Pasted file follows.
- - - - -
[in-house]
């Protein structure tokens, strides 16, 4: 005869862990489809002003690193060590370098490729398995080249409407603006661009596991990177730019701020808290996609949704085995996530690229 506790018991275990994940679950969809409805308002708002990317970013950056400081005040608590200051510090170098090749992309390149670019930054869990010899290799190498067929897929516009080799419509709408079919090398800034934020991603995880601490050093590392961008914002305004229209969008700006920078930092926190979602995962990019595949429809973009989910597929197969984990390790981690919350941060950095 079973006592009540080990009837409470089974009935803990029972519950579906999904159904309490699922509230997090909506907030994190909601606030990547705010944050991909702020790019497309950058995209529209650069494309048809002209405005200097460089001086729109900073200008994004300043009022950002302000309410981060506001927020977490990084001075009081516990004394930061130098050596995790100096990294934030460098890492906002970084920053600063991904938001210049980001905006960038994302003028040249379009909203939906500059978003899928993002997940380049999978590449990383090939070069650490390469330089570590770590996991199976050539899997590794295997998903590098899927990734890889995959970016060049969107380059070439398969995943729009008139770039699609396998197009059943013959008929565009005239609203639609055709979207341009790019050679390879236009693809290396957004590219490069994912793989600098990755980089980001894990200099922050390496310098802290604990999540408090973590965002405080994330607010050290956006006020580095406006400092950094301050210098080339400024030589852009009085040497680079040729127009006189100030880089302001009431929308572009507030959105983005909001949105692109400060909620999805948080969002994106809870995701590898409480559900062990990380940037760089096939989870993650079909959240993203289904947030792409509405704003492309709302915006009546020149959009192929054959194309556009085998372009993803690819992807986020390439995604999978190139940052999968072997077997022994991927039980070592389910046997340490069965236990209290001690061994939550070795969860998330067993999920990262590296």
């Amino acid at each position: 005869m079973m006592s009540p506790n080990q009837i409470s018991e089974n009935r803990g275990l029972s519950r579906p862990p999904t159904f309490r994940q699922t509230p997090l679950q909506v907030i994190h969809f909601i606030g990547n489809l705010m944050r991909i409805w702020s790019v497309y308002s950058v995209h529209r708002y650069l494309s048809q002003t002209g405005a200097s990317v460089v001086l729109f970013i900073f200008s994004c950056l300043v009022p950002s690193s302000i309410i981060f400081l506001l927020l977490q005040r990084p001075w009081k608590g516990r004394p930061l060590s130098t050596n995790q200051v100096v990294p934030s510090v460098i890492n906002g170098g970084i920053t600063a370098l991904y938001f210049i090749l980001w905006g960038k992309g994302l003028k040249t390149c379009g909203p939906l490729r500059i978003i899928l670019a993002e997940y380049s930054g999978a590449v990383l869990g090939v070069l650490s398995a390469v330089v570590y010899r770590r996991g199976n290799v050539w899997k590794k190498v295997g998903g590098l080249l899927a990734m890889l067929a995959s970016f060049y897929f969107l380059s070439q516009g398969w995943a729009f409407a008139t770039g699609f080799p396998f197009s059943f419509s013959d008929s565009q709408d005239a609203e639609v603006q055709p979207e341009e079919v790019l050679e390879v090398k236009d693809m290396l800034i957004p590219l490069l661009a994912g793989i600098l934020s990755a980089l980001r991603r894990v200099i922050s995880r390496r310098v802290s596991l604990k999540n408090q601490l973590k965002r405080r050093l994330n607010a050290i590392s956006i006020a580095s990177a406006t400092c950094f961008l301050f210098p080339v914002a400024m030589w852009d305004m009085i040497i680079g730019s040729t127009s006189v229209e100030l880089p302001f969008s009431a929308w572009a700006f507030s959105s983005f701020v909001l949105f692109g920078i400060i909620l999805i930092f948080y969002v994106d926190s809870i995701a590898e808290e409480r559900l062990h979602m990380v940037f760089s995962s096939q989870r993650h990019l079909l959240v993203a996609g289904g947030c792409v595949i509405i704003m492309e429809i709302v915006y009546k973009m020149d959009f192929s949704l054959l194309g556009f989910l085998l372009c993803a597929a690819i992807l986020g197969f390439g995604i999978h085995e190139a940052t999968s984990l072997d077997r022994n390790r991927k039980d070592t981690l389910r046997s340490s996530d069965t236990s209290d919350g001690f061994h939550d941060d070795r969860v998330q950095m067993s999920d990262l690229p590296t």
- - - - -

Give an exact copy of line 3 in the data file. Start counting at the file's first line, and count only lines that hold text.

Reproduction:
């Amino acid at each position: 005869m079973m006592s009540p506790n080990q009837i409470s018991e089974n009935r803990g275990l029972s519950r579906p862990p999904t159904f309490r994940q699922t509230p997090l679950q909506v907030i994190h969809f909601i606030g990547n489809l705010m944050r991909i409805w702020s790019v497309y308002s950058v995209h529209r708002y650069l494309s048809q002003t002209g405005a200097s990317v460089v001086l729109f970013i900073f200008s994004c950056l300043v009022p950002s690193s302000i309410i981060f400081l506001l927020l977490q005040r990084p001075w009081k608590g516990r004394p930061l060590s130098t050596n995790q200051v100096v990294p934030s510090v460098i890492n906002g170098g970084i920053t600063a370098l991904y938001f210049i090749l980001w905006g960038k992309g994302l003028k040249t390149c379009g909203p939906l490729r500059i978003i899928l670019a993002e997940y380049s930054g999978a590449v990383l869990g090939v070069l650490s398995a390469v330089v570590y010899r770590r996991g199976n290799v050539w899997k590794k190498v295997g998903g590098l080249l899927a990734m890889l067929a995959s970016f060049y897929f969107l380059s070439q516009g398969w995943a729009f409407a008139t770039g699609f080799p396998f197009s059943f419509s013959d008929s565009q709408d005239a609203e639609v603006q055709p979207e341009e079919v790019l050679e390879v090398k236009d693809m290396l800034i957004p590219l490069l661009a994912g793989i600098l934020s990755a980089l980001r991603r894990v200099i922050s995880r390496r310098v802290s596991l604990k999540n408090q601490l973590k965002r405080r050093l994330n607010a050290i590392s956006i006020a580095s990177a406006t400092c950094f961008l301050f210098p080339v914002a400024m030589w852009d305004m009085i040497i680079g730019s040729t127009s006189v229209e100030l880089p302001f969008s009431a929308w572009a700006f507030s959105s983005f701020v909001l949105f692109g920078i400060i909620l999805i930092f948080y969002v994106d926190s809870i995701a590898e808290e409480r559900l062990h979602m990380v940037f760089s995962s096939q989870r993650h990019l079909l959240v993203a996609g289904g947030c792409v595949i509405i704003m492309e429809i709302v915006y009546k973009m020149d959009f192929s949704l054959l194309g556009f989910l085998l372009c993803a597929a690819i992807l986020g197969f390439g995604i999978h085995e190139a940052t999968s984990l072997d077997r022994n390790r991927k039980d070592t981690l389910r046997s340490s996530d069965t236990s209290d919350g001690f061994h939550d941060d070795r969860v998330q950095m067993s999920d990262l690229p590296t």